Silvana Agatone, Abortion provider
At 69, Silvana Agatone should have retired long ago. But Silvana Agatone just keeps going, like many of her colleagues. She is one of Italy’s leading voices in the fight for women’s right to abortion. She likes her work and feels obliged to do it now more than ever. She no longer performs abortions herself, but when a hospital called her in October with a patient who was a minor and was on the last day of the three-month legal period, and no one in the hospital was willing to do the abortion, she stepped in.
Her practice near Piazza Bologna in Rome, resembles a dollhouse. At the entrance, you are greeted by a sculpture of two flamingos making love. On the chests of drawers and little tables are porcelain figurines and other pretty things. Pink and rose are the dominant colors — a cheerful environment for a difficult moment.
Even though abortions have been permitted since 1978, there are fewer and fewer doctors to provide them, and only a third of hospitals that should offer abortions do so. The Ministry of Health refuses to publish a map with this information, so that women can find them. Conscientious objection is claimed by 70% of providers. For Agatone, they are saboteurs. “They help to ensure that the fundamental right to abortion is increasingly eroded.”
She blames the arch-Catholic climate in the country. “It’s about sin, about guilt.” Those who perform abortions feel this every day. She herself has been the target of constant hostility. In all the hospitals of her career, Agatone says she was always the only one willing to do abortions.
The catalyst to study gynaecology, specialising in obstetrics, was a documentary about the moon landing that she had seen in her youth. “So that’s how far man has come!” she thought at the time. “But in the delivery room, women are left alone with their pain!” In the hospitals where she first worked, she learned about all kinds of hardships. Women who had been raped. Who had been abandoned by their lovers. Whose husbands poked a hole in the condom to get them pregnant. It was striking that almost all her patients came from poorer backgrounds.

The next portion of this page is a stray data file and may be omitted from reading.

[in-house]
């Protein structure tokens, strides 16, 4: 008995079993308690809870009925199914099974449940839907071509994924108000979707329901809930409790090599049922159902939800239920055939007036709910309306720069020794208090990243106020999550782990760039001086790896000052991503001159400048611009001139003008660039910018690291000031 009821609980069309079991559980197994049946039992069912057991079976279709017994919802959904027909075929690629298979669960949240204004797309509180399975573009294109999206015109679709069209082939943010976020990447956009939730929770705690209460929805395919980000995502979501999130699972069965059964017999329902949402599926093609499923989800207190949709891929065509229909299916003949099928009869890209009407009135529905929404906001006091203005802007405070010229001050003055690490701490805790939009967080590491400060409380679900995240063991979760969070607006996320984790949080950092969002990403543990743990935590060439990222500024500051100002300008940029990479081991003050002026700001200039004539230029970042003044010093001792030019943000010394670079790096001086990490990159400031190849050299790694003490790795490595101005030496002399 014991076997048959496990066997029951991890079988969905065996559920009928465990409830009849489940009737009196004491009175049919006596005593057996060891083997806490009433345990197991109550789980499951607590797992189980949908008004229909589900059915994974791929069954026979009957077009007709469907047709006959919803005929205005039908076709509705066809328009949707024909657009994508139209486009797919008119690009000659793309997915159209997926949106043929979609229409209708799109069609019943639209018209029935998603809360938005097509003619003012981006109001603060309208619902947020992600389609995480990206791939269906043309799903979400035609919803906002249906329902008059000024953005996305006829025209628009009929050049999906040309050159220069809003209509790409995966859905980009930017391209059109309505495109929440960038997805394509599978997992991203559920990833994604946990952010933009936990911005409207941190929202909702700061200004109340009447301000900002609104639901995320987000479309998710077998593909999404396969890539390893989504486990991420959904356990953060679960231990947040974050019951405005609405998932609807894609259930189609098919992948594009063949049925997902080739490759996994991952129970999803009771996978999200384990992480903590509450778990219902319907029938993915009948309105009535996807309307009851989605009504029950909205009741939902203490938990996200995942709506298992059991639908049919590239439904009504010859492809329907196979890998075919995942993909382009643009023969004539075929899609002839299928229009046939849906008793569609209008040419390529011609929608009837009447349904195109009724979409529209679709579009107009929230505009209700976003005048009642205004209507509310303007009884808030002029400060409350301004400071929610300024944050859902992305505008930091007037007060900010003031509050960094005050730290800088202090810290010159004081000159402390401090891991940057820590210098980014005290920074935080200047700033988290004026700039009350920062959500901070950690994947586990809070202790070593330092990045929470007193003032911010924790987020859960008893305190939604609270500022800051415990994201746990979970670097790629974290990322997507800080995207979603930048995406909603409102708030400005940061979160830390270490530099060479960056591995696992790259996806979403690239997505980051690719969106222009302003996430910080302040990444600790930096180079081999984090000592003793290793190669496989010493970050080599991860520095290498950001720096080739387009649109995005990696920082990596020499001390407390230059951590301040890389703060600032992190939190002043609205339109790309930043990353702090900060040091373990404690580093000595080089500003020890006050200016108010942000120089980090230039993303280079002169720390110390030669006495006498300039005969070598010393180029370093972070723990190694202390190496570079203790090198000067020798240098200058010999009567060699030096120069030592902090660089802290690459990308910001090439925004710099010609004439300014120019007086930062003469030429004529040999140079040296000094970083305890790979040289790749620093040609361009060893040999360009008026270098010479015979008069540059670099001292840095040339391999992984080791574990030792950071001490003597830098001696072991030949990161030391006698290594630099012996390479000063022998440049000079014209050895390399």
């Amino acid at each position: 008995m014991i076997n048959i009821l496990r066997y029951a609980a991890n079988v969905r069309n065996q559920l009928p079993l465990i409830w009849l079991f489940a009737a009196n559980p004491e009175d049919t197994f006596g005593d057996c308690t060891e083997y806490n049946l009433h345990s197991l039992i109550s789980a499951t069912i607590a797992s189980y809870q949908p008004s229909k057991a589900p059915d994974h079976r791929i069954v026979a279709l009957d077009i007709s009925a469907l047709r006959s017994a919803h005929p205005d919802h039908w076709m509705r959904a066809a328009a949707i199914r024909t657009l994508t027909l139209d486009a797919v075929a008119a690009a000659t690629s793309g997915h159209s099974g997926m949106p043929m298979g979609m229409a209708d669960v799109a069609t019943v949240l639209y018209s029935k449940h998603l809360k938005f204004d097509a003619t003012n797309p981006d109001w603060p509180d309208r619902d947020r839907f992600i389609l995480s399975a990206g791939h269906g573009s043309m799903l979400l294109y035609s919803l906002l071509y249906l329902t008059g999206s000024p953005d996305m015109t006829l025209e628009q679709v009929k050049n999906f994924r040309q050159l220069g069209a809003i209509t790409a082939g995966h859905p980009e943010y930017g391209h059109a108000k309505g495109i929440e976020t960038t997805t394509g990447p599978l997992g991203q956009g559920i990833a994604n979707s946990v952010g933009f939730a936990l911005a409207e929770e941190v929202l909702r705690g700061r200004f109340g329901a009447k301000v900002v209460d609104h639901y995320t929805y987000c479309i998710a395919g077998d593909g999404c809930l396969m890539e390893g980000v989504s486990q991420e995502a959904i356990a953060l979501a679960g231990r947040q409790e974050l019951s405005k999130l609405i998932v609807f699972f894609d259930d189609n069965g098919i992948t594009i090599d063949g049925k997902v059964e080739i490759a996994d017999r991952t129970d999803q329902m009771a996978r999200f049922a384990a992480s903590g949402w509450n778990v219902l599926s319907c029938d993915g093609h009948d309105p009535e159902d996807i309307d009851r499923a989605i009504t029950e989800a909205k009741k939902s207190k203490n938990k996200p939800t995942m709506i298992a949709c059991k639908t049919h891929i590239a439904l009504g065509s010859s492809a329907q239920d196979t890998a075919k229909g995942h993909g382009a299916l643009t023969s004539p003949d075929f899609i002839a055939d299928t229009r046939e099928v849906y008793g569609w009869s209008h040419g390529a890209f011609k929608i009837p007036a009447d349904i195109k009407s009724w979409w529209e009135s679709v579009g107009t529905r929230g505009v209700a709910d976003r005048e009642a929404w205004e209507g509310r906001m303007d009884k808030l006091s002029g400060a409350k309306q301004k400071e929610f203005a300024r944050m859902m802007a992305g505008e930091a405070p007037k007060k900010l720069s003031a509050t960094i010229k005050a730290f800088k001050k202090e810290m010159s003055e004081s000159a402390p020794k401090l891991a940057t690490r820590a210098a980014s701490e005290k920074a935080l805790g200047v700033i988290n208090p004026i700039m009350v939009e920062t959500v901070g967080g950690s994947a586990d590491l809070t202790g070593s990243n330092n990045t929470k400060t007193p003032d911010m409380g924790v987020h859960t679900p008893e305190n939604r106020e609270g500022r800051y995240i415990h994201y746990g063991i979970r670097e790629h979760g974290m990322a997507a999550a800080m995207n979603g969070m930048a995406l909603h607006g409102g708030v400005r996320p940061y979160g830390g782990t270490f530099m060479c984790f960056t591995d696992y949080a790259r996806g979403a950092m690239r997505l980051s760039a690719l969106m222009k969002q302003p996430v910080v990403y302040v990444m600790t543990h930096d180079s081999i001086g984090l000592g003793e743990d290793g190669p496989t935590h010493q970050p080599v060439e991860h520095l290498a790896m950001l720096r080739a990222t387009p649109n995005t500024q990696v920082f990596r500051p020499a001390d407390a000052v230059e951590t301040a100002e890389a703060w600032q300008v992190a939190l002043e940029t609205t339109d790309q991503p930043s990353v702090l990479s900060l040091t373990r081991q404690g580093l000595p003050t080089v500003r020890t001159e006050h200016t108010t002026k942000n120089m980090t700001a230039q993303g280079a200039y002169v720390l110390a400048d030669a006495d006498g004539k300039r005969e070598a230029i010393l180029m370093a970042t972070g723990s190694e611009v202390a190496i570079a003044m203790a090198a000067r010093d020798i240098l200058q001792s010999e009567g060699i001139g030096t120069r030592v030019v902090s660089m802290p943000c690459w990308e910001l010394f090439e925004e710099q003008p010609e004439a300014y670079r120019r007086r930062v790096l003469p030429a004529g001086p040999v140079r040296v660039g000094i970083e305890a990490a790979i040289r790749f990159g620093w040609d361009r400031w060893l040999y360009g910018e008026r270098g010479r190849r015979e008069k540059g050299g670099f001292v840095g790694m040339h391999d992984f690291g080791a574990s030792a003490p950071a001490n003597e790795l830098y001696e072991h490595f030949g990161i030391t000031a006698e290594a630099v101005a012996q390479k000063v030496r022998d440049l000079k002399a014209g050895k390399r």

That is because of some 10,000 to 13,000 clandestine abortions take place in Italy every year, and women travel abroad, and others go to a private clinic where where everything is uncomplicated and privacy guaranteed.
Behind the abortion opponents, she says, is a financially powerful lobby that is active worldwide, trying to use the issue to gain power and divide society.” After the USA, Hungary and Poland, Italy is now being targeted, she says. Conspiracy theory? Maybe. Maybe not. Even before the Meloni government was sworn in, a proposal for an amendment to the law was submitted to the Senate, that the embryo should have rights that today only apply from birth, making all abortions a criminal act.
Since the elections, Meloni has said she does not want to abolish Law 194 on abortion. But Silvana Agatone is convinced that the prime minister will find other ways to make abortions even more difficult. She points to fundamentalist organisations who line up outside many clinics across the country, handing out flyers, singing Christian songs and blocking the way of those seeking abortions. In some hospitals, they have even gained access to the consulting rooms, where women seeking abortions must be told about the procedure and explain their motives.
What drives her? It must be her zodiac sign, she says laconically. “As a Libra, I can’t stand injustice.”
SOURCE: Neue Züricher Zeitung, by Marc Zollinger, 3 December 2022 (Translated from German with www.DeepL.com, shared by Christian Fiala)